Humans can be categorized uniquely by their refusal to learn. Seeing the cobra in the forest plot had sobered me up to the fact that things were not all benign, and a lot of them could quite literally kill you. At dinner I looked up into the rafters at the red and yellow spiders that had threaded their labyrinth of cobwebs across ten feet of wooden beams. If one of those bit me, would I die? How do you tell if something is poisonous? I needed to learn about these things, as it occurred to me I had been blundering through the jungle for almost two months now without any real concern for the actual dangers in it.
Back in the camp however I was safe from all these things, my room had a mesh door to keep insects out and there weren’t any holes in the woodwork for things to crawl through. I didn’t think about things coming in when I went to bed, and felt reassured that the resident bats and cats in the corridor would pluck away anything before it got that far.
In reality, wildlife can get in anywhere it wants, and the apparent impermeability of my room posed no real barrier. Doors were ajar and things would walk, or slither in. I went downstairs the evening after Benita had left for Malaysia, and trotted out to the kitchen. As I passed the bookshelf, a long thin black tendril whipped between my feet before my eyes could follow it, and dashed beneath the cabinet. Janya had been walking toward me and yelled “Snake!” With a huge characteristic grin. I dropped down on my hands and knees but could see nothing in the jumble of old shoes and cigarette boxes. I pushed a ruler into the fray but got no response. I pulled out a shoe box to get it to come out, but could still see nothing. After about five minutes of fumbling with dusty shoes I had seen nothing, so I figured it had slipped away without my noticing.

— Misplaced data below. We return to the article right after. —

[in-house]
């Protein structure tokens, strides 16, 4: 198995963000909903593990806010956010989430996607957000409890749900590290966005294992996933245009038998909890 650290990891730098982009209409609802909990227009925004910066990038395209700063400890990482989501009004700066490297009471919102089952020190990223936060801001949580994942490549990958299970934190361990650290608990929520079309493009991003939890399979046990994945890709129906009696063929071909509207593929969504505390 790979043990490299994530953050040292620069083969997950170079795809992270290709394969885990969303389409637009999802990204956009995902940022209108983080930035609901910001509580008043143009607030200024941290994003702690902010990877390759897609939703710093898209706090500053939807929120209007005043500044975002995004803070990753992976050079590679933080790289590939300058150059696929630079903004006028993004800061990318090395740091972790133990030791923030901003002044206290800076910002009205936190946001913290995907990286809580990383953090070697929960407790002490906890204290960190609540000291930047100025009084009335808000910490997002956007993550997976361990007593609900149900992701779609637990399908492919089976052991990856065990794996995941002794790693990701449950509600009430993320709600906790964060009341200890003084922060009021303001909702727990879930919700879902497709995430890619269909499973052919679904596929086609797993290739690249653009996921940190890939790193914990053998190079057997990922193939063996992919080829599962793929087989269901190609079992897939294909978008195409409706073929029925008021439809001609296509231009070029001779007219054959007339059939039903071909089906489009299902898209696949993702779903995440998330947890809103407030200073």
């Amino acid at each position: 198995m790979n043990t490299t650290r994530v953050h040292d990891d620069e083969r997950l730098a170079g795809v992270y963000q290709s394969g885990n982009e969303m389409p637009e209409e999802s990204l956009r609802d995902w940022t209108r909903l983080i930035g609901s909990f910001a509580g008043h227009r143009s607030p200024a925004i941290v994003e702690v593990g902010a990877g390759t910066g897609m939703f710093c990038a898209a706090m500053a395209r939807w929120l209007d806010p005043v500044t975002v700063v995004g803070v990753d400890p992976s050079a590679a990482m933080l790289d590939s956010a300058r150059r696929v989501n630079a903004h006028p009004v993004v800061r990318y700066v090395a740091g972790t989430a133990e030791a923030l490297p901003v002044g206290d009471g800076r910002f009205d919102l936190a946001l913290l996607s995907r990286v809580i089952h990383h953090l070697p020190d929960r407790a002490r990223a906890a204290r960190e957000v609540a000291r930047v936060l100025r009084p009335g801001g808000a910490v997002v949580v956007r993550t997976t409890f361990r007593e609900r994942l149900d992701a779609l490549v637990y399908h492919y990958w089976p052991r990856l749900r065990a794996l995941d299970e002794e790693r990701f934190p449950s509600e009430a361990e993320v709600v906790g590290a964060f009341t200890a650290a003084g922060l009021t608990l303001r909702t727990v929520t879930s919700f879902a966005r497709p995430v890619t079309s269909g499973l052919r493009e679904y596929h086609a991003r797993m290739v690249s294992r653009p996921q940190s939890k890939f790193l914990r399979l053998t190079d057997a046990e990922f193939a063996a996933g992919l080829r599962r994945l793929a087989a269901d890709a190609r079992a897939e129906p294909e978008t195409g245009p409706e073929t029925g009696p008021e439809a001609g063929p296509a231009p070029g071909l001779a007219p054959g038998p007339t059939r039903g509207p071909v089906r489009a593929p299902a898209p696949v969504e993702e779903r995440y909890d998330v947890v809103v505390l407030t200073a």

A few hours later I heard Pitoon calling upstairs. “Umm, Sol. Can you come down?” I walked down cautiously, not sure what to expect but I had forgotten about the snake at this point. Pitoon was pointing to a gap between some tables, stacked against the wall. I leaned over and peered. Sure enough, long, blue and green vine snake peered straight back, its neck bent and ready to leap forward.
“Can I catch it?” I asked, though in reality I didn’t want to put my fingers anywhere near it.
“Yeah, it not poisonous.”
“Ok.” I said and plunged my hand in between the stacked boards.
I felt it slide past my fingers and a faint prick in the knuckle of my forefinger.
“At least,” Pitoon paused, looking at the situation, “I don’t think they’re poisonous.”
I looked up at my finger then back at Pitoon.
“You don’t think? Please be fucking certain!” I laughed as I inspected my finger.
There was no mark, and I wasn’t swelling up and gasping for a tracheotomy so screw I thought, and went it again.
This time I caught it, felt it rush through my clumsy digits and plonk down onto the floor. I dropped down and caught hold of the tail, slipping into the recesses of the dusty room. I pulled back, and it all tugged loose.
“Thanks”, said Pitoon, “I don’t like snakes.”